It took months of work, but the effort paid off. The year after Dunn became involved with the course, Boiling Springs experienced record revenues and the project seemed like it was on track for success. Then, nematodes resurfaced. The same pests that had killed the greens multiple times were still plaguing the course. After the greens died a second time following the renovation, Dunn’s original superintendent resigned.

Dunn scrambled to hire a new superintendent to keep Boiling Springs running smoothly. He quickly embarked on a national search. Although skeptical, Dunn held out hope for a solid candidate. Little did he know he would find a candidate from western Oklahoma with ample experience in Wagner. After reaching out, Dunn learned that Wagner’s goals for the course aligned with his objectives.

“Jeff (Wagner) showed up on my radar one day and I was so impressed by his résumé that I called him because he’s from western Oklahoma,” Dunn says. “He’s incredibly articulate and energetic and everything you’d be looking for. To find that guy from western Oklahoma is a minor miracle. And then to have a young man with a sense of ownership of pride to work as hard as he has, to try to honor this vision that we all have, I think that’s pretty unique. We have a golf course architect, a golf course superintendent, and developer/owner all completely passionate and driven and unified in our goals.”

© photos courtesy of jeff wagner

As soon as Wagner was hired, he went to work on the first major project at his new course: the systematic removal of thousands of nonnative trees. The eastern red cedar, an invasive species to western Oklahoma, has caused problems at Boiling Springs for years. From Wagner’s perspective, the cedars are like a weed, just much harder to remove. They sucked up groundwater, spread fast and clogged Boiling Springs over three decades. By the time Wagner was hired, there were more than 100,000 red cedars on the course’s 120 acres. “We didn’t anticipate the project taking five years,” Wagner says. “We had nothing to work with. No resources. We just literally pulled 100,000 cedars out of the forest with a couple guys, a tractor and two chainsaws.”

How did the cedar problem get to where it was? Wagner points to irrigation and turf management. When low-traffic areas of turf around patches of trees are watered regularly, the soil becomes ripe for red cedars looking for somewhere to take hold. Spread the process over 35 years, and you get the case Wagner, Dunn and Blume were handed.

In addition to overwatering, Boiling Springs sits in an awkward position for a golf club in Oklahoma. Due to the area’s arid climate, it is tough to have a course entirely covered with standard turf. The winters are too cold for any turf variety other than bentgrass.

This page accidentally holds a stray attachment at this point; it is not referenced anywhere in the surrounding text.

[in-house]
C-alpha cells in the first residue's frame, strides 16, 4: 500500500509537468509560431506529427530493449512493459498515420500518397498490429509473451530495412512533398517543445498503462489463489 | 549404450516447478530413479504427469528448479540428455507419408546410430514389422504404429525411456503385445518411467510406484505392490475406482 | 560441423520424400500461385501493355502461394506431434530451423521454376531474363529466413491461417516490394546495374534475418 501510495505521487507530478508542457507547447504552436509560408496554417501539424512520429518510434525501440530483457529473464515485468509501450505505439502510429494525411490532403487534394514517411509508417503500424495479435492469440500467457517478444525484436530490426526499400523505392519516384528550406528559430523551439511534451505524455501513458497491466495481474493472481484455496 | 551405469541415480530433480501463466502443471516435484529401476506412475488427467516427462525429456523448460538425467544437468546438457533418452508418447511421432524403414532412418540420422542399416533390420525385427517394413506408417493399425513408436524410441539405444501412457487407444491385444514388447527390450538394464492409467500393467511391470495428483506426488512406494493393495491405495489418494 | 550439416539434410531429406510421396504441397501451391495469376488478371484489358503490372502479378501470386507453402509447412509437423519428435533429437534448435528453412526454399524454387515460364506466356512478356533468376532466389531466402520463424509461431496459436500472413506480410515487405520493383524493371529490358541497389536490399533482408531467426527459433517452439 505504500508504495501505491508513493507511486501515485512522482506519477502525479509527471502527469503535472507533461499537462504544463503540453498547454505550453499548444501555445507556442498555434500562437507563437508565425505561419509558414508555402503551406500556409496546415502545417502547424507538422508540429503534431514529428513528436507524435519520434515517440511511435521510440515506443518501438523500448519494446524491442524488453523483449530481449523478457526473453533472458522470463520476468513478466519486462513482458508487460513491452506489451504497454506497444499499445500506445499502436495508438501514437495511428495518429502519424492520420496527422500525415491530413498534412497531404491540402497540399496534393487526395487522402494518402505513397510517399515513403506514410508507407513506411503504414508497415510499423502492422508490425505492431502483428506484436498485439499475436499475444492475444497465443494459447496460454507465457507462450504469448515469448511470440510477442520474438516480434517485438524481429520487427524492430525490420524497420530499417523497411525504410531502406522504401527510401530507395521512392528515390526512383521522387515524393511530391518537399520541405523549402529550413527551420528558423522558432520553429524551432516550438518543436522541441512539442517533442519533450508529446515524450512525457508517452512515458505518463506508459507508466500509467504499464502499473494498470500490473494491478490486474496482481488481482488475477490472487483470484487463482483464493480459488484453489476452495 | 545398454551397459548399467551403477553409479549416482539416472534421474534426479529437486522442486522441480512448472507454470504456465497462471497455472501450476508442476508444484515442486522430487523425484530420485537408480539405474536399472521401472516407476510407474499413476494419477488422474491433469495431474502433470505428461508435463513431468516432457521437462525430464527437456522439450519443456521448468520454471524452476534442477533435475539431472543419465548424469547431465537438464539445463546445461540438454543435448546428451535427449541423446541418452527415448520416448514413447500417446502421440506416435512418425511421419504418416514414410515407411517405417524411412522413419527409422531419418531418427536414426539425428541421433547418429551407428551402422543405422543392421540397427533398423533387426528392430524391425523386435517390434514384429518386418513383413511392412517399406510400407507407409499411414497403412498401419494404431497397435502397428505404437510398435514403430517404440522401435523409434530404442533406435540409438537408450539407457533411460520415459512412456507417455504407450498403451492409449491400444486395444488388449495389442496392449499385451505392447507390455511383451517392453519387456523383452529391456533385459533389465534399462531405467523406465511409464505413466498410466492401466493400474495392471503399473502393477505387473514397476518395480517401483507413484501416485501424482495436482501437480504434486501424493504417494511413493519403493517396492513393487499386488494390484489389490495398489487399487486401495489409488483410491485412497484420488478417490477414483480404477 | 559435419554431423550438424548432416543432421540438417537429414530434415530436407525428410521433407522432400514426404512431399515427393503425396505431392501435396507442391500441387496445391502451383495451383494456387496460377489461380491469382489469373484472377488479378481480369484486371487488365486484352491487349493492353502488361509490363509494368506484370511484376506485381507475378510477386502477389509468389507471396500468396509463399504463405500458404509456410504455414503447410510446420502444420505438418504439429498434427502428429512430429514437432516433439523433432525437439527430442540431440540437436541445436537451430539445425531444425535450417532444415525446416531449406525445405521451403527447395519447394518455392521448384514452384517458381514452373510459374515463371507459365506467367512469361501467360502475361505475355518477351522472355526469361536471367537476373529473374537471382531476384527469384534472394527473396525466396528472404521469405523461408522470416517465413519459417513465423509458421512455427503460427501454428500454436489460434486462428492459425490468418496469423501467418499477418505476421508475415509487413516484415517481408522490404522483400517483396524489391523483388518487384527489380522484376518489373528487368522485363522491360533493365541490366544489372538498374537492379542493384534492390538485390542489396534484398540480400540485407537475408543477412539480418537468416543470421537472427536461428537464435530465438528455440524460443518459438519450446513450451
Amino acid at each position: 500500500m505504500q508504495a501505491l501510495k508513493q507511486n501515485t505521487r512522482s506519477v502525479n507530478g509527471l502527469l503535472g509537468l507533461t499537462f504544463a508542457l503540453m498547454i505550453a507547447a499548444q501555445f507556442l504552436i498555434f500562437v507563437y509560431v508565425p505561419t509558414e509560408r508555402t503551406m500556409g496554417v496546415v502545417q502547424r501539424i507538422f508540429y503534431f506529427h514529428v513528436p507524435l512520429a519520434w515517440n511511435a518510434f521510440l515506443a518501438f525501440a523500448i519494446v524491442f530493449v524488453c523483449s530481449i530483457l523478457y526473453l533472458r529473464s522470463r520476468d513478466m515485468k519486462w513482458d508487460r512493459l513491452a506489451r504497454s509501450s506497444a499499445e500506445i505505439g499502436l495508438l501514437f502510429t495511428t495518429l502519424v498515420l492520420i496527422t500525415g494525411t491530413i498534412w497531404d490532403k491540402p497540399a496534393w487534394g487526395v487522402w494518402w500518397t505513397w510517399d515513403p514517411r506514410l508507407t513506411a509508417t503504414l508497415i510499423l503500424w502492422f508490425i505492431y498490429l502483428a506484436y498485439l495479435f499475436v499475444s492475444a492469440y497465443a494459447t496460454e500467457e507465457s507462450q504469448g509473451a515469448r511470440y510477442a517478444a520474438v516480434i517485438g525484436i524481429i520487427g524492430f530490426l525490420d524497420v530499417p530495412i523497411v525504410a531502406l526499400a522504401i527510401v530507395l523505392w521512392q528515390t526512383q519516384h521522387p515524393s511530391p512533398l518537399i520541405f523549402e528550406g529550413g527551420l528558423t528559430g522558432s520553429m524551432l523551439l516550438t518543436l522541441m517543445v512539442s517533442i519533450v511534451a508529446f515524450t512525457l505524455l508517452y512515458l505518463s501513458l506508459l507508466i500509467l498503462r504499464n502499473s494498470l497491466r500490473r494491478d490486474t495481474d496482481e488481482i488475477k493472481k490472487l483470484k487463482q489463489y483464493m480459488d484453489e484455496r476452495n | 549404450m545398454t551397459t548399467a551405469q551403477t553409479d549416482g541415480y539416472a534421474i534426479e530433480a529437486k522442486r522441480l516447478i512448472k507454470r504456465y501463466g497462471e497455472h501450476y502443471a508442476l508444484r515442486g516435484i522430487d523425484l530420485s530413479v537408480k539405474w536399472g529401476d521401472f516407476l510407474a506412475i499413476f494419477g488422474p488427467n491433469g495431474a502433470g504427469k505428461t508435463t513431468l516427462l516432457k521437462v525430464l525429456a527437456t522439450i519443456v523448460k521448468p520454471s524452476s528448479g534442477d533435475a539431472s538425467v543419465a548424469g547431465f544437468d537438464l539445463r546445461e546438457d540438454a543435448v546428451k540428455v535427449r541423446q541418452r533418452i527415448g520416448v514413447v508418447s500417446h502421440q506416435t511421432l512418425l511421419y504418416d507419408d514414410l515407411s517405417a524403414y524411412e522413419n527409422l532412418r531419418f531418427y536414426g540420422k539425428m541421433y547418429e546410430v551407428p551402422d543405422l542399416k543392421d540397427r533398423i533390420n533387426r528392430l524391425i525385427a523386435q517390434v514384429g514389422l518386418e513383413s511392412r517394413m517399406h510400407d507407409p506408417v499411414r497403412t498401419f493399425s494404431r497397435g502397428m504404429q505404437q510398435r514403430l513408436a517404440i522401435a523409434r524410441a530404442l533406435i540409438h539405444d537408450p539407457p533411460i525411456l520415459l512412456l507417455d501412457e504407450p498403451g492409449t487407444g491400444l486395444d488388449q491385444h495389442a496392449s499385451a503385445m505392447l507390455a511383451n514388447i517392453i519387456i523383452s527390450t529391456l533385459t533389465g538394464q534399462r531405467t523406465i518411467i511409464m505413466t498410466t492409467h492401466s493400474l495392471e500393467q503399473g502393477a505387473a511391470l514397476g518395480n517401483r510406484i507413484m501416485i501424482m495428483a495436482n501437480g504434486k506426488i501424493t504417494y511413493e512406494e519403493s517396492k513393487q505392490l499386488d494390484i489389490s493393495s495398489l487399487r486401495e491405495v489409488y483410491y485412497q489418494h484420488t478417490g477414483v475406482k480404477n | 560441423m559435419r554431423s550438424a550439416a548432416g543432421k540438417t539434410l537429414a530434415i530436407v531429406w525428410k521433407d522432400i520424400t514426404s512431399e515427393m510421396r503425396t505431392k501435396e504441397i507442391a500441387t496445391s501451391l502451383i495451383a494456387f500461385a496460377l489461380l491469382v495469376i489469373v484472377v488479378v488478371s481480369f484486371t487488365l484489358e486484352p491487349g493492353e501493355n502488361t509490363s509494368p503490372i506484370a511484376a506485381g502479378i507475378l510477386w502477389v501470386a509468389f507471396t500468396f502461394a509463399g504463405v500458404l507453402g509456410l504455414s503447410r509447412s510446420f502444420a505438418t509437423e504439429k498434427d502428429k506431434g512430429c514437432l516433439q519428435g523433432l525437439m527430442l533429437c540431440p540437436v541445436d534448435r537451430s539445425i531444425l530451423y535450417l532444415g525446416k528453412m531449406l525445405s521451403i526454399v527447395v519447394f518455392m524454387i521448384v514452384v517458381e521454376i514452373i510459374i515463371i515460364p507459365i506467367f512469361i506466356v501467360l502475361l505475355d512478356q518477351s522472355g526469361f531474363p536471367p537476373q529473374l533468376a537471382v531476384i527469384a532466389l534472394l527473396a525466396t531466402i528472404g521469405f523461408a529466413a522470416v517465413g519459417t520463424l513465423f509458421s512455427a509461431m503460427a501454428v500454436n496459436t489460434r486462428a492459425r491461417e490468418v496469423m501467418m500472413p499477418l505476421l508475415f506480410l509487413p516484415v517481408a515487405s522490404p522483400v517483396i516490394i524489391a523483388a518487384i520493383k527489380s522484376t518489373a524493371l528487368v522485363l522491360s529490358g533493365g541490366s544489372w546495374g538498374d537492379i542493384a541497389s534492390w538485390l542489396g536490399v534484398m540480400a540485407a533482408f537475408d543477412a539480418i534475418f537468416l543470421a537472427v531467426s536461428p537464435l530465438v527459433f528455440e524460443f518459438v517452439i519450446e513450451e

How did Wagner plan on preventing the cedars from coming back and cut down on water costs? He began having his team reduce the amount of turf on the course.

© photos courtesy of jeff wagner

Wagner took a page from Blume and Dunn’s book. He saw that the best way to reduce both water use and the amount of bentgrass needed was to highlight the course’s natural beauty. Instead of trying to force turf into an arid area like Woodward, the focus over the last few years has been to scale back and let the sandbars and native grasses take over the scenery. And when Wagner says take over, he means a complete overhaul of the turf around Boiling Springs. “We’re strategically eliminating all of our Bermudagrass roughs,” Wagner says. “We’re cutting in native grass varieties like little bluestem, sideoats grama, blue grama, the natural vegetation drought-tolerant varieties that exist here naturally.”

Wagner’s plan over the next five years is to phase out roughs all together. Bermudagrass is high maintenance and the sands mixed with local grasses are a more cost-effective, eye-catching alternative. His end goal is to renovate the course in the vein of Royal Melbourne, which he considers both the biggest inspiration for the project and closest resemblance to the Boiling Springs environment.

With six years at Boiling Springs complete, Wagner isn’t showing any signs of slowing. Talking about the course excites him and the passion bubbles to the surface as he fits as much as he can into a single sentence. His ideas for the future flow like water, and he wants to bring attention to the course he holds so close to his heart.

“It’s just such a cool place. It’s so cool, man,” Wagner says “It’s reinvigorated my career and made me a better superintendent. There’s diamonds out there in the rough, and we want (people) to go out and look for them.”

Jack Gleckler is an Ohio University senior participating in Golf Course Industry’s internship program. This is his first cover story for the magazine.